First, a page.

by Bruce Sylvester: Aspirin use might slow progression of early emphysema, researchers reported on May 17, 2015 at American Thoracic Society International Conference.
“Other than smoking cessation and avoidance, there are no known methods for reducing the risk of developing emphysema,” said researcher Carrie Aaron MD, Assistant Professor of Medicine at Columbia University Medical Center in New York. “In our large general population sample, we found that regular aspirin use [three or more days per week] was associated with a slower progression of percent emphysema on computed tomography [CT] scans over 10 years.”
The investigators evaluated data on 4,471 subjects from the Multi-Ethnic Study of Atherosclerosis Lung Study. They assessed percentage of lung volume with emphysematous features on up to 4 CT scans performed over approximately 10 years. They evaluated spirometry data for 81% of the subjects.
Of the 4,471 subjects, 21% (921) used aspirin regularly, 55% were ever-smokers, and 25% of those with spirometry showed airflow obstruction.
The investigators found that regular aspirin use associated with a statistically significantly slower progression of percent emphysema over ten years, compared to aspirin non-use, after adjustment for confounding factors such as age, sex, race/ethnicity, cigarettes/day, pack-years, and hypertension.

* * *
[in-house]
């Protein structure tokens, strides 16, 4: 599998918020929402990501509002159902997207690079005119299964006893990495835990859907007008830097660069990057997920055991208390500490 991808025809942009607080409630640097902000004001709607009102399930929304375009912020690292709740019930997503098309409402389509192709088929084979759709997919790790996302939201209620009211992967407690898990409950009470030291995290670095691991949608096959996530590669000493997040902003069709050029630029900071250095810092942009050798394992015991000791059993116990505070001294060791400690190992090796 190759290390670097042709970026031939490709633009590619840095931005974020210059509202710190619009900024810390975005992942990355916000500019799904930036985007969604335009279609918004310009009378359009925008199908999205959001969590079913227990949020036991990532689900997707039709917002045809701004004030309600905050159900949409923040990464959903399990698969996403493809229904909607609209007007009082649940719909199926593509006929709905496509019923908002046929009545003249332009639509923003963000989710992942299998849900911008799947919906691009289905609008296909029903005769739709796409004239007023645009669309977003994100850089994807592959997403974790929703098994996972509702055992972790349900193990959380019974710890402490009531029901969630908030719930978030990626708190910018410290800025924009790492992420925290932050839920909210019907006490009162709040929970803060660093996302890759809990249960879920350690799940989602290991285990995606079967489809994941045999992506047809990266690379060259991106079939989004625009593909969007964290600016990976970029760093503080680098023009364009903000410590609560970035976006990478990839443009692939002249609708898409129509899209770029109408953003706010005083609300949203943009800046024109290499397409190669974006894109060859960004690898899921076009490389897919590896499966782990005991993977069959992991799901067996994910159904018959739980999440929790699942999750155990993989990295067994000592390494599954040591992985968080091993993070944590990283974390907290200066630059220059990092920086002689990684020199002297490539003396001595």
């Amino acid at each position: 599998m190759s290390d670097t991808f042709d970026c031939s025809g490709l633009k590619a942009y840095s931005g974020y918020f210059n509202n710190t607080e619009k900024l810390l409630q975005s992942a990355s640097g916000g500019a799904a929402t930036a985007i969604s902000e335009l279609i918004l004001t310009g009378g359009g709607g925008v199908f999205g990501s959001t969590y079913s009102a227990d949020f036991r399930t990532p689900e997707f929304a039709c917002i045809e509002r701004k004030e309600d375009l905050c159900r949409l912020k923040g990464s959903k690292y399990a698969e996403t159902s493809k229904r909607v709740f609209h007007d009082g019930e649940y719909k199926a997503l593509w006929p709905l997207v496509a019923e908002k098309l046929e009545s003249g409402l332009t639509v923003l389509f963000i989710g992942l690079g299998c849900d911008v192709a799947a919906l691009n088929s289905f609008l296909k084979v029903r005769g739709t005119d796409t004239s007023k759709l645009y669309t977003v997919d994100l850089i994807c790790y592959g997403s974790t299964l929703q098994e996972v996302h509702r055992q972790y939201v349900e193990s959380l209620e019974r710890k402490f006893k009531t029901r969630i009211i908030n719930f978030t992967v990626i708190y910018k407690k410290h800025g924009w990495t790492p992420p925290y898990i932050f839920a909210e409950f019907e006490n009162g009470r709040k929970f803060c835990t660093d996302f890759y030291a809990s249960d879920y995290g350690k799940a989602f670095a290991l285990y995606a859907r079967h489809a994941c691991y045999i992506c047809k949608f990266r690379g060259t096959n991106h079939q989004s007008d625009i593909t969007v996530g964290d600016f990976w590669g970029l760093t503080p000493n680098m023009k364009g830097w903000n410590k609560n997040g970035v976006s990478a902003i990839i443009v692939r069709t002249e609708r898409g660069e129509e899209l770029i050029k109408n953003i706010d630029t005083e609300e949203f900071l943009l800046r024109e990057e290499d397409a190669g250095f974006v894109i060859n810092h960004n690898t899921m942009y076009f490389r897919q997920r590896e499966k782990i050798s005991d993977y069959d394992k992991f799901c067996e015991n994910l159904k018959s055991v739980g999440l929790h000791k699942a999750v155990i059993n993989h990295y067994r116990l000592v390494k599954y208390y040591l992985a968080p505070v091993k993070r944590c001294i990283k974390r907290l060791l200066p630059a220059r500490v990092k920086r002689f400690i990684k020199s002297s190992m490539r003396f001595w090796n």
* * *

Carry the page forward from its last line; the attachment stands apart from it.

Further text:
“Our study found that persons taking aspirin regularly had a slower progression of emphysema over 10 years compared to those who did not, and that this difference was not explained by many factors that we believe affect progression of emphysema.” said Dr. Aaron. “The findings might suggest that regular aspirin use may slow the progression of subclinical emphysema, perhaps through effects on platelet activation or inflammation.”